Countering the Femme Fatale is the Private Investigator. He is, at base, a figure who seeks the Truth. Whether deeply flawed or idealistic and heroic, the P.I. offers a point of philosophic interest and identification for the audience, with inquiry into matters of social justice, for example. Glenn Ford in The Big Heat (Fritz Lang) Harry Moesby in Night Moves (Arthur Penn), and Jack Gittes in Chinatown (Roman Polanski) are all expressions of what may be called positive alienation. In this concept (which I borrow from political philosopher George Kateb), an investigator is a kind of traveler. While conversant in the various language games of all the manifold, competing subcultures that comprise a complex Democracy, this figure is beholden to none of them. He can blend in, but remains outside: a continuation of eighteenth century disinterestedness into a post-Romantic age of rampant and consuming interests on all sides. Even when the investigator is a public figure representing Law, there is a sense that he wields the power of an outsider. Real evil is often battled here. In Chinatown, Jack Nicholson’s character fights both public corruption in the state of California and sexual abuse in the home. Only an alienated and disinterested figure could confront such evil.
Yet the P.I. cannot be called a pure truth-seeker. My favorite “revisionist Noir” is Arthur Penn’s Night Moves (1975) with Gene Hackman, which pushes the boundaries of the conception. Hackman’s Harry Moesby is decent and ethical (he even refuses the advances of an underage and sexually precocious Melanie Griffith), but he is also insensitive, uncommunicative with his wife, overtly attached to football, and oblivious to obvious clues. The evil he confronts – (the case involves bringing a runaway girl back to her mother – shades of John Ford’s The Searchers) is borne out of the heart of the American family, and its Noir setting faces us with an uncomfortably intimate picture. Moseby is generous and decent, but an utter failure. Evil is not exteriorized as merely institutional but interiorized as a banal stain within the human soul itself. This is Noir stripped down – without stylization or glamour. It is Noir as John Cassavetes might render it.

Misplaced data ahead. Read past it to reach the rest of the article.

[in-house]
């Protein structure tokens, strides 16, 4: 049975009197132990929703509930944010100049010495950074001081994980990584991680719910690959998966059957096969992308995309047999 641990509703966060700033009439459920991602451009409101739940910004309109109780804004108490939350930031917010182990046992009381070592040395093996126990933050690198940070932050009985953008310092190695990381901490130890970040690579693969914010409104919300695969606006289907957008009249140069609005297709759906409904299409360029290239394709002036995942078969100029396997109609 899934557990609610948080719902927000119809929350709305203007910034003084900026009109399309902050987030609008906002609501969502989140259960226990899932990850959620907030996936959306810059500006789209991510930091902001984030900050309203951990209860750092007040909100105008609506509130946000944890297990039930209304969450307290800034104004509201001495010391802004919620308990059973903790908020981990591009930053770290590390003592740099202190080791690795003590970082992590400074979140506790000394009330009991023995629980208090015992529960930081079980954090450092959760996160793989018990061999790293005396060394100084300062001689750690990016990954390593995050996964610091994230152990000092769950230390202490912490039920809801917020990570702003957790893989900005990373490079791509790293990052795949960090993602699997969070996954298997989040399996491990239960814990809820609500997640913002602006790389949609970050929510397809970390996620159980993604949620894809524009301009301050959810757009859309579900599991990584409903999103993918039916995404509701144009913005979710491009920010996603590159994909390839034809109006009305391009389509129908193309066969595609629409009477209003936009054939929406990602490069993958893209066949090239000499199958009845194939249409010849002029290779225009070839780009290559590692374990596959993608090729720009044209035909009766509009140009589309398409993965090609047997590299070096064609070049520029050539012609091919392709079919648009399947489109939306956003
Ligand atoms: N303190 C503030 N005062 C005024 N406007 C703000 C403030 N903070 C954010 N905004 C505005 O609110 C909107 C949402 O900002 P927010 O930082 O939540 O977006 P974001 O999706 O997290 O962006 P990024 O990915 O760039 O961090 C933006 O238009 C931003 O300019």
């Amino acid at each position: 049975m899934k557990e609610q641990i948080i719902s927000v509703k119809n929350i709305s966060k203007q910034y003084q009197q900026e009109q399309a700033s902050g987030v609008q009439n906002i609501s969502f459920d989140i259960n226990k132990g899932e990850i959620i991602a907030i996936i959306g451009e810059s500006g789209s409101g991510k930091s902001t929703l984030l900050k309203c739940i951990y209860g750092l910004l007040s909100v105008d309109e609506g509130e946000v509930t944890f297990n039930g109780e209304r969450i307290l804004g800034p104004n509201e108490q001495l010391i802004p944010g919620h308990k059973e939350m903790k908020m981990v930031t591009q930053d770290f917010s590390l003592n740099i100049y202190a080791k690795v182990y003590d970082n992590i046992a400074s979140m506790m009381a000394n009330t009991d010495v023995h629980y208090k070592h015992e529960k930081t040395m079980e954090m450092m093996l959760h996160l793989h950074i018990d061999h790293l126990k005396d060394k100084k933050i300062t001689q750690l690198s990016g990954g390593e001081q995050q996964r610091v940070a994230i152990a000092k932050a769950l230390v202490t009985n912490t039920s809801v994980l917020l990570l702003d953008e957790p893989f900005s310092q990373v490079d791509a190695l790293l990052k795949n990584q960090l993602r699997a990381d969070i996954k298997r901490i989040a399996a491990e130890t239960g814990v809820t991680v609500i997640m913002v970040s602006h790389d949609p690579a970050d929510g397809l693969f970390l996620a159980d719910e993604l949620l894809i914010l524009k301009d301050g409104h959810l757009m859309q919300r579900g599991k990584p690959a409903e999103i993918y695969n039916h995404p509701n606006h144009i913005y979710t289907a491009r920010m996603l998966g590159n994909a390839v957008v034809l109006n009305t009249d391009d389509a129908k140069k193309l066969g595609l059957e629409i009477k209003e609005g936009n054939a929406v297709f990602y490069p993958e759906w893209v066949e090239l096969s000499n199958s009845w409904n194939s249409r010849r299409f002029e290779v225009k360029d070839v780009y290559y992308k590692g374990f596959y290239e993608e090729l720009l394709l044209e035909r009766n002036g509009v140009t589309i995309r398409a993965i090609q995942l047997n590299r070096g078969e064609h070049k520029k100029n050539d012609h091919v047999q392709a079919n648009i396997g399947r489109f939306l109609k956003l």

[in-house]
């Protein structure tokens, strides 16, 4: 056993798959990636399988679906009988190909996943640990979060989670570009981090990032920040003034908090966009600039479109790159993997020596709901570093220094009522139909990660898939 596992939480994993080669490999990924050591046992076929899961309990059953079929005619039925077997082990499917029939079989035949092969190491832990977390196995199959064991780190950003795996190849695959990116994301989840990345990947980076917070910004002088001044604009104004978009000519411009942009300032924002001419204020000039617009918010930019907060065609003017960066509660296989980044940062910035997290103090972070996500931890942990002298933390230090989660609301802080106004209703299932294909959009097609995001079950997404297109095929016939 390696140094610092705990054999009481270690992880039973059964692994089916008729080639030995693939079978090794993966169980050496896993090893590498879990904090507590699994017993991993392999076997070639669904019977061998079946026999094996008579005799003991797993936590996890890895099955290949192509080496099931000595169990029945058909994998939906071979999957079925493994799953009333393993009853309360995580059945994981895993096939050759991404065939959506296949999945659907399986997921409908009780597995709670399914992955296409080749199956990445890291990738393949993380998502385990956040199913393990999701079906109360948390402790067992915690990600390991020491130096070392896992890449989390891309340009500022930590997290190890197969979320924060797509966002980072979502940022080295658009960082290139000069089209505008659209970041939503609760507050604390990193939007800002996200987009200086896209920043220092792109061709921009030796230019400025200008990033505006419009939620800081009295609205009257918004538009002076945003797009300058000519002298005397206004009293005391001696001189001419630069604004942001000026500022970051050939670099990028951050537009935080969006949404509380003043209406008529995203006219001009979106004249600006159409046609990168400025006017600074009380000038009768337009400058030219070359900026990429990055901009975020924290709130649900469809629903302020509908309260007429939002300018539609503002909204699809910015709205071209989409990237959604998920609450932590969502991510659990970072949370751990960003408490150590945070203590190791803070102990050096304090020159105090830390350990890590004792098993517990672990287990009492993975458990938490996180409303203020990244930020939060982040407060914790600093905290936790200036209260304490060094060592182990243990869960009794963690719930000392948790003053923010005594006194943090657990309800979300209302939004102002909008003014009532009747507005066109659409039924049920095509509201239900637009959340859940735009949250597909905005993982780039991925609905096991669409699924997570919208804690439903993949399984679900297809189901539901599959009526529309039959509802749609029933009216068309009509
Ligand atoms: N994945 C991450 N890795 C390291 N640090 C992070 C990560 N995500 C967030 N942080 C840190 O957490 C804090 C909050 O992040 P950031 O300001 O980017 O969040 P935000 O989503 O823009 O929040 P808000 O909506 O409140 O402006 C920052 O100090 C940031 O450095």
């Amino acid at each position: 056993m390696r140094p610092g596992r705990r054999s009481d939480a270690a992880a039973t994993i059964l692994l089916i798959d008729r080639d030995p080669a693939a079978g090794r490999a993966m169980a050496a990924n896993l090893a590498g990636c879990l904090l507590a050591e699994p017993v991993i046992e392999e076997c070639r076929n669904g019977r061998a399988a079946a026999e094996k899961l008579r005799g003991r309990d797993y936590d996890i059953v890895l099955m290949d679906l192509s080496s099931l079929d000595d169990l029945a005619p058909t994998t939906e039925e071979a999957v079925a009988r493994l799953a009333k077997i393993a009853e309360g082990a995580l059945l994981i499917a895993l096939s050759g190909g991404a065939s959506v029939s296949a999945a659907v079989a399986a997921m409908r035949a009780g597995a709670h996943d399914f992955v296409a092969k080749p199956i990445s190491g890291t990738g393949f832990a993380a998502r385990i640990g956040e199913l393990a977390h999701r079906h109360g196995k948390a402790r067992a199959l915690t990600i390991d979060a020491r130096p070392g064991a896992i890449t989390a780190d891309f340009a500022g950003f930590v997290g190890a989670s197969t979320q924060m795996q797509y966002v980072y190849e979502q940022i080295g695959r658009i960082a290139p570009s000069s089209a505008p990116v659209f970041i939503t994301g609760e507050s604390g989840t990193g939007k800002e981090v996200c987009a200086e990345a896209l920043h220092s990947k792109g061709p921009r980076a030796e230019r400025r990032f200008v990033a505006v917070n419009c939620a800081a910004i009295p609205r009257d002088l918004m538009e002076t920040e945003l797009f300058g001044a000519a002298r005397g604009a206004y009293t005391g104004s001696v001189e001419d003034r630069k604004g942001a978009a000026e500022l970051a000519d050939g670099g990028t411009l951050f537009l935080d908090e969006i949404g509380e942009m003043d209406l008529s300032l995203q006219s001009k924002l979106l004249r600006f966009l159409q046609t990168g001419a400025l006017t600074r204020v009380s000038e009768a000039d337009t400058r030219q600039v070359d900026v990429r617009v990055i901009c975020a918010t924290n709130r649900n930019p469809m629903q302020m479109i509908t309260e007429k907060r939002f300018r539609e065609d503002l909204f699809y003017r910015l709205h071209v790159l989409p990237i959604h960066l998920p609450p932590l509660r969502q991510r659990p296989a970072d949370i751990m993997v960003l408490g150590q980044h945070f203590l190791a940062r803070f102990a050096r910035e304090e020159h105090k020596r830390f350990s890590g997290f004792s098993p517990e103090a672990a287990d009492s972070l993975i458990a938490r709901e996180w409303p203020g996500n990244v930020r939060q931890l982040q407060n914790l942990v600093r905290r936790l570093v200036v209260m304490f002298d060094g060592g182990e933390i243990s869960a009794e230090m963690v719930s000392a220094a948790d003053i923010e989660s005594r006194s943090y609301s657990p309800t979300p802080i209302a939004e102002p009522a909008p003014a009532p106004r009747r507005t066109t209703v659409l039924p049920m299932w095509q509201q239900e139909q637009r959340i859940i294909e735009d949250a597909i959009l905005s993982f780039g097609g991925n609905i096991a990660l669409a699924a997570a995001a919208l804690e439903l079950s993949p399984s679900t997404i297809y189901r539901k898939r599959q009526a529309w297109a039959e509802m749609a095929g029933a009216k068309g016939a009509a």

Noir has great reach. From the great Pottersville/ Jimmy Stewart breakdown scene in Frank Capra classic It’s A Wonderful Life, to David Lynch’s unique fusion of Noir with the Gothic. Even Miles Davis created perhaps the greatest piece of Noir music ever in his score to Louis Malle’s From The Elevator to the Gallows.
All styles are codes and signs of meaning – sometimes of philosophy and Ethics as well. Noir is a way of understanding who we are; meeting ourselves as we are, free of illusions, and dogged in determination to find some scrap of Truth – even when it tells us that our best aspirations are marked with the dark limitations of human nature.